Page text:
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West Virginia Ramps Up COVID-19 Testing in Hot Spots

CHARLESTON — To encourage more West Virginia residents to get tested for the novel coronavirus and reduce positivity rates in counties, Gov. Jim Justice announced Friday multiple testing opportunities in gold, orange and red counties.

“Any county that is in orange, red or gold, we really need to put a real push there,” Justice said.

Free drive-up COVID-19 testing is available in Ohio County from 9 a.m. to 4 p.m. Monday at the Highlands Power Center lower parking lot in Triadelphia and noon-6 p.m. Sept. 26 at Riverfront Park in Jackson County. Testing was ongoing Friday in Harrison, Monongalia, and Putnam counties.

“We’re going to continue to test, and we’re going to continue to test more and more,” Justice said. “If we’re not in your county and we’re in the neighboring county and you want to go to that county and get tested and everything, that’s fine too.”

According to the County Alert System color-coded map updated by the Department of Health and Human Resources, both Ohio and Jackson counties are in the gold category, meaning they have between 10 and 14.9 COVID-19 cases per 100,000 people based on a seven-day rolling average of cases for counties with populations above 16,000 residents.

Jackson was just barely in the gold with 10.5 cases per 100,000 people, while Ohio County trending down to 12.76 cases per 100,000 people. If Ohio and Jackson counties remain in the gold category by 5 p.m. Saturday, they will be allowed to open for in-person school with limits on assemblies and mask requirements. They’ll also be allowed to have sports and extracurricular activities but can only play other schools within the county or other gold counties with attendance limited to parents and guardians of students.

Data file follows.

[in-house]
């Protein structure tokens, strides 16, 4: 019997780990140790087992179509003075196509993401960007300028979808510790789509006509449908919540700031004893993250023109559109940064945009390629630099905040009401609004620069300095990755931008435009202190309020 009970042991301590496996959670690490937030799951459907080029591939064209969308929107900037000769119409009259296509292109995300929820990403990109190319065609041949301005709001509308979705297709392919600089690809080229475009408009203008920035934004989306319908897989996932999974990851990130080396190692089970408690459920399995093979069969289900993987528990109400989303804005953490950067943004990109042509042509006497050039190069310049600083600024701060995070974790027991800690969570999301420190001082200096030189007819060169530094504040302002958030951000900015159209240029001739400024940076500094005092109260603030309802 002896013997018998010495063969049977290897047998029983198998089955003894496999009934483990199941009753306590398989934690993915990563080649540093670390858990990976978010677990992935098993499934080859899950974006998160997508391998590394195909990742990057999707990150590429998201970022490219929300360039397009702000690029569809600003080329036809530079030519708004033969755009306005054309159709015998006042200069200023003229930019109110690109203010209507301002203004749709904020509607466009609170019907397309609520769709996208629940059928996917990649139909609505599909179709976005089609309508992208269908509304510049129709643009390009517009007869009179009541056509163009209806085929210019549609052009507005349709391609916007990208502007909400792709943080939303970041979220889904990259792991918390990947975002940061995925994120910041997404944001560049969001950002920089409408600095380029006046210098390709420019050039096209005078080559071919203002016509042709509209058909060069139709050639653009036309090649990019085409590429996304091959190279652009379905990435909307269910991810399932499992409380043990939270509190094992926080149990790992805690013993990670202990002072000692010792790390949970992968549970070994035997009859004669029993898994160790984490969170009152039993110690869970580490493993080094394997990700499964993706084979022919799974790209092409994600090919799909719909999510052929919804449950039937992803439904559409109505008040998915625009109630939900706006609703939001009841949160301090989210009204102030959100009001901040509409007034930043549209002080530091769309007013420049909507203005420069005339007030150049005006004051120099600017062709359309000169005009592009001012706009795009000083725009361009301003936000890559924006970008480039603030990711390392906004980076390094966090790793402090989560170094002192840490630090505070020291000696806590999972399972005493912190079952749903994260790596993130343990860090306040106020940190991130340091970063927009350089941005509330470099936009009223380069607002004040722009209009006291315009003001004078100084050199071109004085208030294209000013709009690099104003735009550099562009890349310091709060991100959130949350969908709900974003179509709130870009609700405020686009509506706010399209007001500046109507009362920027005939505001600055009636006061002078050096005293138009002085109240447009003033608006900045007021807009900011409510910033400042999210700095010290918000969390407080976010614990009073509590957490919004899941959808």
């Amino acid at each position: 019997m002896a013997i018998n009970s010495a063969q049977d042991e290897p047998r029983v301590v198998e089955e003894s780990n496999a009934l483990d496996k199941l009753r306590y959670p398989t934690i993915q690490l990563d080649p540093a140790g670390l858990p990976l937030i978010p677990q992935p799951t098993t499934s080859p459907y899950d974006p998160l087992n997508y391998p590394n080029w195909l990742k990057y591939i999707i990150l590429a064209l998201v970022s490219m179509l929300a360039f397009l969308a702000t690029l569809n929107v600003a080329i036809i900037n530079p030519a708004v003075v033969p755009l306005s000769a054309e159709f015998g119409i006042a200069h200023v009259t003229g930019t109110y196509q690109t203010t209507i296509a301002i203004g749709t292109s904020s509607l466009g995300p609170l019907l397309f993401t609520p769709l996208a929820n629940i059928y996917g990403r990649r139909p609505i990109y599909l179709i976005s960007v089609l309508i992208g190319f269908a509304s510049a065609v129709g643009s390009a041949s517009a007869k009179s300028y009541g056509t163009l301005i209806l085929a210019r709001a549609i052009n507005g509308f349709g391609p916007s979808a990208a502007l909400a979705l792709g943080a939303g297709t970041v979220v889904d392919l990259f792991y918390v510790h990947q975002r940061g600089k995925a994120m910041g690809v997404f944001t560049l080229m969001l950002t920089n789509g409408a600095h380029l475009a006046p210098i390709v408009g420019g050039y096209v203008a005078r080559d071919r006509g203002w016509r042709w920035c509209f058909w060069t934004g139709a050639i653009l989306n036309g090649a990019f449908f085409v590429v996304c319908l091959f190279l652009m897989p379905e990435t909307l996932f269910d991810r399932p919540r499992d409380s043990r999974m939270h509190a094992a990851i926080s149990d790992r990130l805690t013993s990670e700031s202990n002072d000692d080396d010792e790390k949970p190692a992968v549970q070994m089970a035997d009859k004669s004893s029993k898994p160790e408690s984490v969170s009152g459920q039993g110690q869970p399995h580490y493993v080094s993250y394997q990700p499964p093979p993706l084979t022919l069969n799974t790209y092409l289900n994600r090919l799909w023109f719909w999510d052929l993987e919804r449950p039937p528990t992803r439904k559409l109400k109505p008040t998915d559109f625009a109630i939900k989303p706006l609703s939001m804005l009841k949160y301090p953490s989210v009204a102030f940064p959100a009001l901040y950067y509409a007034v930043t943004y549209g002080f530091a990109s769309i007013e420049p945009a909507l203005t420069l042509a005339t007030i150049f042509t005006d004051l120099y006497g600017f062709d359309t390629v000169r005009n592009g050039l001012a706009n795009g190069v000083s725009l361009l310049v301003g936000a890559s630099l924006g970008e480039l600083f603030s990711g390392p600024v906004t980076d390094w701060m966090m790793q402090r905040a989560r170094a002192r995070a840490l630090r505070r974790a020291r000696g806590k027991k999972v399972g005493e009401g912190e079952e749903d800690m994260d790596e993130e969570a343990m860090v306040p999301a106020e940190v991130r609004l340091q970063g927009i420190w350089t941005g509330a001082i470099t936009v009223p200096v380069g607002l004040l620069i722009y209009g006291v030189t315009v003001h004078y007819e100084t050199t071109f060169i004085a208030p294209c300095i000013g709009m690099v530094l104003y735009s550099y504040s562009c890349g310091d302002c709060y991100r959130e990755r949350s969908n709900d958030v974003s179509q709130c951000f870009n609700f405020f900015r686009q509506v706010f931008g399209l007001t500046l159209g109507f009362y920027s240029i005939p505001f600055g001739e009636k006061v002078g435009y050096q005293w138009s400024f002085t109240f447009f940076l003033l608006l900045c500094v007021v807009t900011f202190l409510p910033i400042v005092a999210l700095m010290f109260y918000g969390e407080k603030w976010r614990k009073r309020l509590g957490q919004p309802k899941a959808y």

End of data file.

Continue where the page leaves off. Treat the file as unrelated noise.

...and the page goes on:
Other gold counties as of Friday included Pocahontas, Cabell, Wayne, Lincoln, Logan, and Wyoming counties. Boone and Monongalia counties were orange, meaning they had between 15 and 24.9 cases per 100,000 people based on a seven-day rolling average of cases with counties with more than 16,000 residents and a 14-day average of cases in counties with less than 16,000 residents. Orange counties are prohibited from opening for in-person school, and athletic practices are limited to conditioning only.

Morgantown was only downgraded to orange from red after a plan was released Wednesday allowing students isolated in Arnold Apartments on West Virginia University’s Morgantown Campus due to likely infection by the coronavirus to count as one outbreak in the school re-entry metrics similar to how outbreaks among residents in long-term care facilities and inmates in state correctional facilities and regional jails are counted.

Five counties are in the red, having more than 25 cases per 100,000 people: Kanawha, Putnam, Fayette, and Mingo counties. Red counties are prohibited from opening schools for in-person learning and cannot hold sporting events or extracurricular activities.

The metrics were changed Tuesday to allow for positivity rates to be included when determining the color codes for counties. Green counties have a positivity rate of less than 3 percent, yellow counties have a positivity rate of less than 4 percent, and gold counties have a positivity rate of less than 5 percent.

State officials pointed out that testing results have decreased due to fewer people getting tested out of concern of putting a county into the orange or red categories. Instead, the lack of test results was causing the seven and 14-day rolling averages to get worse, not better. According to DHHR data, test numbers have been down for three weeks straight.

Justice encouraged everyone to take advantage of the free testing opportunities in order to provide state health officials more data, to identify asymptomatic and pre-symptomatic cases before they can spread the virus, and to improve the school re-entry metrics so that schools can get out of the orange and red and re-open.

“We’re able to have more and more knowledge, we’re able to find situations that we did not know existed and those people are spreaders, we’re able to help them and get them well and stop them from spreading,” Justice said. “That system of testing and testing more and more and more will be a winner for all of us, so we encourage you in every way. Take advantage, West Virginia. You’ve got to make the decision.”

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